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The Rediff Interview/Santhanagopalan Vasudev
'We are not after power, this is for an ideology'
April 21, 2006
The profiles of the founder members of the newly launched Lok Paritran political party are impressive. Tanmay Rajpurohit, the National President, studied aerospace engineering at IIT Mumbai before doing a Masters in it at Georgia Tech, US, and a Masters in Economics at New York University. Srikant Chakravarti is a young lawyer. Chandrasekhar is from IIT Kanpur; Ajit Ashwalayan Shukla, from IIT Mumbai; and Chief Advisor Santhanagopalan Vasudev holds a PhD in Economics from New York University.
After launching Lok Paritran a few months ago, the party has decided to plunge into the assembly elections by contesting in Tamil Nadu, Pondicherry and Kerala.
28-year old Santhanagopalan Vasudev, who did his schooling in Singapore and higher education in America is Lok Paritran's candidate in one of the most literate constituencies in Tamil Nadu -- Mylapore. He is pitted against the All India Anna Dravida Munnetra Kazhagam's S Ve Shekhar and the DMK's Napoleon. Rediff.com's Shobha Warrier caught up with Vasudev to ask him about his party's long-term plans.
Was starting Lok Paritran an impulsive decision, or a move planned for quite a while?
It was not an instantaneous decision. A group of us – some in America, some in India – had been discussing the state of the country for quite a while. All of us in the US wanted to come back to India eventually. Essentially, the decision to start Lok Paritran came about because we wanted to do something for the country.
There are certain things we decided are very important before doing anything on any scale. We have to take care of things like public health and education which, according to us, are very basic issues. When we did social work, we tried to set up health camps.
When conscientious people want to do something for the country, what they do is social work. But you people chose to plunge into politics…
We found that whenever we tried to do something in a big way, we ran into two problems -- both relating to the political system. Either you have to change certain laws to get things done, or you actually run up against the political system.
For instance, this person from Rajasthan was digging wells. He was beaten up and there were a number of hassles created for him. Tanmaya, our President, was thrown in jail for two days with no charges specified. That was just because he was conducting health camps, and got too popular in the area for local bigwigs to approve. All these factors together made us realise that we have to be in the system. You cannot be in one area and leave another aside.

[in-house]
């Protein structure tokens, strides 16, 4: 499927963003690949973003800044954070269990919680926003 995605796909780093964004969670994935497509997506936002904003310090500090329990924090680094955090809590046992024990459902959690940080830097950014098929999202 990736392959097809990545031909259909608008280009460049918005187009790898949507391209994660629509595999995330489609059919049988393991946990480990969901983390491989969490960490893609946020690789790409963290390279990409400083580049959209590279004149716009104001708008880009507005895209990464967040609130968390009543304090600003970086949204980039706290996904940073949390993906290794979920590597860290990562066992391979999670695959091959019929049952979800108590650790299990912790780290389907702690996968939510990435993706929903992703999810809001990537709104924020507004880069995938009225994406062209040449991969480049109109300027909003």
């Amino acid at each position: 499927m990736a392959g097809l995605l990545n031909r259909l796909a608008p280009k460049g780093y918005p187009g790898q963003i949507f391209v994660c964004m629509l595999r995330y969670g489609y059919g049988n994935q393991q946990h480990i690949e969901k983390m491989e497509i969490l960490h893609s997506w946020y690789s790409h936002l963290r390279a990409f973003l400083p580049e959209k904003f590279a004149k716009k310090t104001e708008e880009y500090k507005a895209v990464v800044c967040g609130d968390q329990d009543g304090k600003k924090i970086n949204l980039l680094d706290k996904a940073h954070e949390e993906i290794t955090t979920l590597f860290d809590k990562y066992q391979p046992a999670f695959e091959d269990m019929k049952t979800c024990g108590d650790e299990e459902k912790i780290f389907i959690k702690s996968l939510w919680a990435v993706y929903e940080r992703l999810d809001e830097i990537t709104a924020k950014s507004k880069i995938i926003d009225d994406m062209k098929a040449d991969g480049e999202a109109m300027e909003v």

Getting into the political system is quite different from doing social work though.
Yes, it is quite different. But we have planned a lot. And, we are not being too hopeful. A lot of us have worked at the grassroots level, and have met a lot of people. What I see as stumbling blocks in the Indian system is the implementation of ideas. So, our major thrust will be in providing a corruption-free government and making it more efficient.
Compared to the existing political parties that have money and muscle power, are you not being very idealistic? Are you aware of the ground realities involved in the political system?
Most of my friends have a very good idea of what happens at the ground level. As for me, I was studying in the US for quite some time.
Is this assembly election a bit like testing waters for Lok Paritran?
We have found that we are getting a lot of support, and many people are responding to us. So, it has become much more than testing waters. We have a serious opportunity and a serious responsibility.
How hopeful are you about your chances in this election?
I would rather not think about this election too much. But if we do our campaign in the right way, we have a good chance. If, as we suspect, people are looking for a change, we have a chance. A lot depends on the people we are targeting. In the last elections, only 41 per cent voted, which is a drop of around 16 per cent. If we could bring those people who have stopped voting to the polling booths, we can succeed. We are trying. I have spoken to students, the youth, and found them very responsive. A lot of them have not voted; either they are first time voters or non-voters. This is the segment that is attracted by our profile.
Many understand that we are not after power. If that was the case, I would have stayed in the US and taken a job for $50,000 a year, leading to $300-400,000 a year. They understand that you don't leave all this and come back for power. It is for an ideology.
After the elections, will you be here irrespective of the results? Or will you go back to work in the US?
We will be here because we have long-term plans for the next 15 years. We want to have significant power at the centre in the next 15 years so we can do what we do. We are a national party. We will set up bases in many places in India. Then, we go to the next elections. We have the Gujarat elections coming in 2007. We have set plans for the next 5-7 years.
What about livelihood?
We are getting support and will continue to get support.
Photographs: Sreeram Selvaraj